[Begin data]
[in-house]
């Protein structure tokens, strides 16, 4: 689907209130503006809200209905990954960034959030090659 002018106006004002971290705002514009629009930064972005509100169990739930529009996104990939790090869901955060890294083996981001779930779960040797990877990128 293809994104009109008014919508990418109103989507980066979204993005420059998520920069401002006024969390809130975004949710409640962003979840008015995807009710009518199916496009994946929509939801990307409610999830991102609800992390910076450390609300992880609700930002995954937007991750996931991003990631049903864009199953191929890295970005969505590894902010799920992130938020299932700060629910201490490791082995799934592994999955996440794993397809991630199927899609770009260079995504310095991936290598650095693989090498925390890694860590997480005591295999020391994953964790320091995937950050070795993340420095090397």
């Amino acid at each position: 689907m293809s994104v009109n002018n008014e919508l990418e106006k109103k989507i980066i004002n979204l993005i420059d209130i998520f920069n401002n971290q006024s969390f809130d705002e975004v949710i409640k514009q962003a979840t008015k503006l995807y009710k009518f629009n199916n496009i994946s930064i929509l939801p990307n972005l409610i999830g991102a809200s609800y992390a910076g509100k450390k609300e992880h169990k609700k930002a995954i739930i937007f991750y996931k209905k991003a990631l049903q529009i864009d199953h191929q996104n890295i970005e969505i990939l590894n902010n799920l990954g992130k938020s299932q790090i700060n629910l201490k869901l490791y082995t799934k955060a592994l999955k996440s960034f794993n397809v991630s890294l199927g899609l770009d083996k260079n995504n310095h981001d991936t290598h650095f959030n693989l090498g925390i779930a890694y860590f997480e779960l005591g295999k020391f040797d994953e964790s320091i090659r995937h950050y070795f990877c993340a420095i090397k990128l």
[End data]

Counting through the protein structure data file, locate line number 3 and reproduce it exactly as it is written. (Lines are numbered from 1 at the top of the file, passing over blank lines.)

């Amino acid at each position: 689907m293809s994104v009109n002018n008014e919508l990418e106006k109103k989507i980066i004002n979204l993005i420059d209130i998520f920069n401002n971290q006024s969390f809130d705002e975004v949710i409640k514009q962003a979840t008015k503006l995807y009710k009518f629009n199916n496009i994946s930064i929509l939801p990307n972005l409610i999830g991102a809200s609800y992390a910076g509100k450390k609300e992880h169990k609700k930002a995954i739930i937007f991750y996931k209905k991003a990631l049903q529009i864009d199953h191929q996104n890295i970005e969505i990939l590894n902010n799920l990954g992130k938020s299932q790090i700060n629910l201490k869901l490791y082995t799934k955060a592994l999955k996440s960034f794993n397809v991630s890294l199927g899609l770009d083996k260079n995504n310095h981001d991936t290598h650095f959030n693989l090498g925390i779930a890694y860590f997480e779960l005591g295999k020391f040797d994953e964790s320091i090659r995937h950050y070795f990877c993340a420095i090397k990128l």